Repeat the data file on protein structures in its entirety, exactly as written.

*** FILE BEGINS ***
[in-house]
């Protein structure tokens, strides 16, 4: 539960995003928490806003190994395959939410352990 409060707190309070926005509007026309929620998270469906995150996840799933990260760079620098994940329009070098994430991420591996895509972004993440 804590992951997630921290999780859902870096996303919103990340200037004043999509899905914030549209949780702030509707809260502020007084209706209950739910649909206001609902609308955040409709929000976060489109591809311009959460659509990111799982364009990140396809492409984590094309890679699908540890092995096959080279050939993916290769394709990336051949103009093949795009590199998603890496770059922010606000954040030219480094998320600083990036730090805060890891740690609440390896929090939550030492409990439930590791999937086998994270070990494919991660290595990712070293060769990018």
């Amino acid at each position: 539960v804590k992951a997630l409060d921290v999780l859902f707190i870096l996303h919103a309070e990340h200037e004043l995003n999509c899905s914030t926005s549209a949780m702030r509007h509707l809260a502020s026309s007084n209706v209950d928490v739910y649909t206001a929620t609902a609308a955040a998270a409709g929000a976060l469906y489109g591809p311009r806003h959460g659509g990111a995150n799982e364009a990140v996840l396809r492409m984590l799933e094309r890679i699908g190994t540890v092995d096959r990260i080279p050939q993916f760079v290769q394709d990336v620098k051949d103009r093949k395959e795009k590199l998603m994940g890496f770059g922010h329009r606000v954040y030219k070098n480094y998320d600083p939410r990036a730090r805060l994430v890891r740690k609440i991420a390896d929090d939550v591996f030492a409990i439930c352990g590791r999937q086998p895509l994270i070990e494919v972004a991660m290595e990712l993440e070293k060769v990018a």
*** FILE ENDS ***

[in-house]
């Protein structure tokens, strides 16, 4: 539960995003928490806003190994395959939410352990 409060707190309070926005509007026309929620998270469906995150996840799933990260760079620098994940329009070098994430991420591996895509972004993440 804590992951997630921290999780859902870096996303919103990340200037004043999509899905914030549209949780702030509707809260502020007084209706209950739910649909206001609902609308955040409709929000976060489109591809311009959460659509990111799982364009990140396809492409984590094309890679699908540890092995096959080279050939993916290769394709990336051949103009093949795009590199998603890496770059922010606000954040030219480094998320600083990036730090805060890891740690609440390896929090939550030492409990439930590791999937086998994270070990494919991660290595990712070293060769990018």
């Amino acid at each position: 539960v804590k992951a997630l409060d921290v999780l859902f707190i870096l996303h919103a309070e990340h200037e004043l995003n999509c899905s914030t926005s549209a949780m702030r509007h509707l809260a502020s026309s007084n209706v209950d928490v739910y649909t206001a929620t609902a609308a955040a998270a409709g929000a976060l469906y489109g591809p311009r806003h959460g659509g990111a995150n799982e364009a990140v996840l396809r492409m984590l799933e094309r890679i699908g190994t540890v092995d096959r990260i080279p050939q993916f760079v290769q394709d990336v620098k051949d103009r093949k395959e795009k590199l998603m994940g890496f770059g922010h329009r606000v954040y030219k070098n480094y998320d600083p939410r990036a730090r805060l994430v890891r740690k609440i991420a390896d929090d939550v591996f030492a409990i439930c352990g590791r999937q086998p895509l994270i070990e494919v972004a991660m290595e990712l993440e070293k060769v990018a």